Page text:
Updated: Feb 2
You’ve probably heard the saying ‘Energy flows where attention goes’. But this is not just some feel good New-Age Affirmation. Through advanced imaging techniques, neuroscience shows that this is precisely what is going on between the ‘mind’ and the body all the time. Our thoughts really do produce our reality- to what extent depends on you.
Functional magnetic resonance imaging (fMRI) shows a brilliant and colorful display of this concept. Researchers noted that when professional dancers sit still and just watch other dancers in action, their brains are activated in the same areas that control motor output to the muscles to execute these same exact movements. And yes, research has shown that this can actually strengthen and refine the neural connections that are responsible for both remembering and gracefully performing these same moves later on.
It seems the brain is ‘practicing’ the dance steps without moving a muscle. But this isn’t exactly the case either. To actually refine muscle performance and the sense of proprioception (where one is in space) the pathways to and from the muscles and joint capsules must be activated in some way during this mental practice.
The brain sends very mild electrical signals down the spinal cord to whichever areas are required to make these ‘mental’ notes and corrections. The physical body is actually being moved, just at a level that is too small to be perceived by the human eye. Studies show that the same thing happens when we practice a skill in our heads or just imagine a certain experience taking place.
Imagination can be conscious or subconscious and what we perceive to be reality and how we might react physically to a situation, can sometimes all happen in a fraction of a second.
The mid's nature is to wander and explore and imagine, and often its musings aren't even rational. This is particularly the case with the emotion of fear. Human brains are highly evolved, of course- we have the capacity to assess a situation and come to a rational decision about how we will respond to something. But fear perception comes largely from an ancient and highly reactive part of the brain that makes up the root part of the psyche- sometimes called the 'reptilian brain'. This area of the brain picks up on cues from our environment that may indicate harm is coming to us or to others in close proximity- like loud noises, the smell of fire, etc., and activates our sympathetic nervous system so we are physically able to escape danger.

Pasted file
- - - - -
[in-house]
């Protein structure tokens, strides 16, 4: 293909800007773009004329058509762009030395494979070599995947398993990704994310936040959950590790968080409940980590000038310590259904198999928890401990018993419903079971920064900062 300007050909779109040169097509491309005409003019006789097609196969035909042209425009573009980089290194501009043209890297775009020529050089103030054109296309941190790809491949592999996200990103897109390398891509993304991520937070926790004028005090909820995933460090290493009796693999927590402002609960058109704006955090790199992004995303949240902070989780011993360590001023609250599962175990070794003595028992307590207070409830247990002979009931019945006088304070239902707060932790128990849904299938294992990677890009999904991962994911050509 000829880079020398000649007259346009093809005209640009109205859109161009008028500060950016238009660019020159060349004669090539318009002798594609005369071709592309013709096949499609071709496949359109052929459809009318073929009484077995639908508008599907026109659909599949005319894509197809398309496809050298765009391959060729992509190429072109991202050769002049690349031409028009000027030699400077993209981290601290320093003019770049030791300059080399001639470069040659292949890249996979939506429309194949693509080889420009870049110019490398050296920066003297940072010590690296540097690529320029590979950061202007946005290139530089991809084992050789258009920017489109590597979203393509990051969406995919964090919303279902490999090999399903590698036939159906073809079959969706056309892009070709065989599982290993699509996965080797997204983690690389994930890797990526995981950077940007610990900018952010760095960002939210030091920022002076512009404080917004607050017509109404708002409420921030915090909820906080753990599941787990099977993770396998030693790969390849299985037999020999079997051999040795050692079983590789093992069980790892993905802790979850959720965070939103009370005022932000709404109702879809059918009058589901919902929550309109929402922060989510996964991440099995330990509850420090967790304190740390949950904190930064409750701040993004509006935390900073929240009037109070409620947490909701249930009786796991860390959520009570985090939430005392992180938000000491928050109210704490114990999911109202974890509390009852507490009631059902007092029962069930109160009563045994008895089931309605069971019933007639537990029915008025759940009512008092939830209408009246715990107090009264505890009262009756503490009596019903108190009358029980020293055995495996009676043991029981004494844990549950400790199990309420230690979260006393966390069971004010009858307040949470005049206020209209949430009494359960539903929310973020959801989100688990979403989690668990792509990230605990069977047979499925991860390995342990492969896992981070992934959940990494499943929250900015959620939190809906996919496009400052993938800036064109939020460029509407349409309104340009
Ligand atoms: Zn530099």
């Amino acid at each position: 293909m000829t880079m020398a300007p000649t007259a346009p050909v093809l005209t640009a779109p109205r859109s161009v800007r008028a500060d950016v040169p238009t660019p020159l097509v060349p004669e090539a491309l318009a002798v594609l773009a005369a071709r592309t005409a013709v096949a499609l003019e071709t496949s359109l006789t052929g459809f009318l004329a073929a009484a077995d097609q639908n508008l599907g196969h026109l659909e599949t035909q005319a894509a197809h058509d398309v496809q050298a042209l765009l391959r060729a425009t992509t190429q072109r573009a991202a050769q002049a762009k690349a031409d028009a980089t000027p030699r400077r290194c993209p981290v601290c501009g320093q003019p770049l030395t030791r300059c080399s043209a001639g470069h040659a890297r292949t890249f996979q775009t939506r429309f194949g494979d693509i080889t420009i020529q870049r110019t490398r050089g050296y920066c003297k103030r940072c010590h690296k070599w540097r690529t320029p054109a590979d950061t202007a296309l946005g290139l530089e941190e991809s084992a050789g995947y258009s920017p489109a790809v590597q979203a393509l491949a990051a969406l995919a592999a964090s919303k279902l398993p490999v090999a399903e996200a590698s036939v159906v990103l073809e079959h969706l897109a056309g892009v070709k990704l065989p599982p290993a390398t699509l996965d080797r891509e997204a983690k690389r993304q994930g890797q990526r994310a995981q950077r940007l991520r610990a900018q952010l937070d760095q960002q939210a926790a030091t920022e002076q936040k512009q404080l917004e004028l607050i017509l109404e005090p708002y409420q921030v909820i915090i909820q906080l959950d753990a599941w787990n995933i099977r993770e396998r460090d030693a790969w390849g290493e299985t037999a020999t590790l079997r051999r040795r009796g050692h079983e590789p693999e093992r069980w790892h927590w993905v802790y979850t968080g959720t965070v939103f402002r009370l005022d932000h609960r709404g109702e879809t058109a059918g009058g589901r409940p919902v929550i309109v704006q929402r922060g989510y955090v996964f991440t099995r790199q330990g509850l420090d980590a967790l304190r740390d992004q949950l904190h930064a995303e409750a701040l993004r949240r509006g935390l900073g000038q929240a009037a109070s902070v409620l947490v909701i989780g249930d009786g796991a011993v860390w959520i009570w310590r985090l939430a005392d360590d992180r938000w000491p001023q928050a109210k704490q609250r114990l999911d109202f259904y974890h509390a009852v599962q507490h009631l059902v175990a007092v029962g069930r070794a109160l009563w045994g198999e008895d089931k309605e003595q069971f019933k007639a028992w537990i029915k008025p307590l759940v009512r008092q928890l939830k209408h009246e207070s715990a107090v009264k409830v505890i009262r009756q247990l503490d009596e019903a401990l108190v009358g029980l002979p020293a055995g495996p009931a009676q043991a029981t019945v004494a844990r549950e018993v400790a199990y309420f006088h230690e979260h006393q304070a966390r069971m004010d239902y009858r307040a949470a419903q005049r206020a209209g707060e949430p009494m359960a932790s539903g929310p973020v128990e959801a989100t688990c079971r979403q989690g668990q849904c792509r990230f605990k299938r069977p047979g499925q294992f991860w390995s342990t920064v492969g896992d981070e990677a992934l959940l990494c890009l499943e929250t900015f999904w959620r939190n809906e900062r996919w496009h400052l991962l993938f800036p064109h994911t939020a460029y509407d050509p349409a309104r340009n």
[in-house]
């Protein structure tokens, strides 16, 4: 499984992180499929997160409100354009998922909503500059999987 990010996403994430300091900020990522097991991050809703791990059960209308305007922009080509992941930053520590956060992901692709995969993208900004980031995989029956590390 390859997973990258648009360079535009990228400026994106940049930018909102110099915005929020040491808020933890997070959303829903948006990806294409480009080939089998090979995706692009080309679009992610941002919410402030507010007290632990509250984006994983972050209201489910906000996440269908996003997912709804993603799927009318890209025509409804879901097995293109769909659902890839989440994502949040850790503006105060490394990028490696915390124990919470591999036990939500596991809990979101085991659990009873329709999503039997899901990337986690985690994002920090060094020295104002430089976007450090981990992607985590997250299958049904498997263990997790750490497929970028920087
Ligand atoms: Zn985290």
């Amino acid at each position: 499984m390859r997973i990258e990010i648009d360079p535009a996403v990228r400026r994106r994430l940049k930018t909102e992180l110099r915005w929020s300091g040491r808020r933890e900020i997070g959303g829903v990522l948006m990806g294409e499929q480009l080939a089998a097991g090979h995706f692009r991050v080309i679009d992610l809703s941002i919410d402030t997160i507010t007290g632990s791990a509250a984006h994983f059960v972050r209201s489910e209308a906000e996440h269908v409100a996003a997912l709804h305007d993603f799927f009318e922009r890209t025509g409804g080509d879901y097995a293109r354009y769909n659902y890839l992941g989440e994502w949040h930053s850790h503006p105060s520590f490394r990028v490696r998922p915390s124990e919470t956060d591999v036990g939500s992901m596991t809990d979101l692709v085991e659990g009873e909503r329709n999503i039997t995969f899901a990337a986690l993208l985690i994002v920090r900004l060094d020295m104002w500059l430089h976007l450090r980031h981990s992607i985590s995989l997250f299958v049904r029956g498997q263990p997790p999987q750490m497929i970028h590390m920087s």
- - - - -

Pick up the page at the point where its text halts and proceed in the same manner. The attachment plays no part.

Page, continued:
Interestingly, the same physical reactions are occurring on a very small level, when we intuit danger directly from other human beings. A slight change in vocal tones or even body position can indicate distrust or deception, while greater amount of white area showing in the eyes warns our brain of mania or fear. These cues are extremely subtle- we do not consciously realize we are picking them up from others- and yet our bodies respond by releasing stress hormones, increasing heart rate, pumping extra blood to the larger muscles groups and away from the brain, putting digestive processes on hold, and on and on. Some of these physiological adaptations take quite some time to revert back to a normal resting state. And research shows that it is this kind of chronic low-level stress response that can cause a plethora of health issues (Read Robert Sapolsky’s ‘Why Zebras Don’t Get Ulcers’ for a simple and entertaining explanation of this).
Is subliminal perception our 'sixth sense' or our 'gut feelings'? Some of these triggers are so commonplace, depending on our living and working circumstances, that we may not have any idea we are even being affected until the body or mind experiences disease.
For example, our neck is one of our most vital body areas- its exposure could mean life or death in some circumstances. Although this is probably not the case on your daily commute through crowds of people and onto the train, your subliminal perception may be picking up on something you’re not specifically paying attention to, and your shoulders may be lifted up to protect your neck and head. This is a very typical fear response that results in a lot of shoulder tightness and pain. The next time you’re walking around the city, tell your shoulders to relax, and watch them drop an inch down from your ears. This reaction is an effect of the brain/mind imagining and pre-determining an outcome for us.
If your imagination changes the physical body- for better or for worse — why aren’t we doing it more consciously, everyday, in every spare moment we have?
Why aren’t we imagining our muscles limber and strong, our immune system unbeatable, our minds quick and sharp?
Imagine yourself falling asleep extremely quickly.
Imagine yourself speaking a new language with ease.
Imagine yourself sliding down into a full split in yoga with no pain or resistance.
Imagine yourself reacting to difficult people and situations more calmly.
Imagine your own aura growing more and more radiant.
Imagine your body digesting your food more efficiently and receiving greater amounts of healing nutrients from it.
What can you use your imagination to improve in your own life?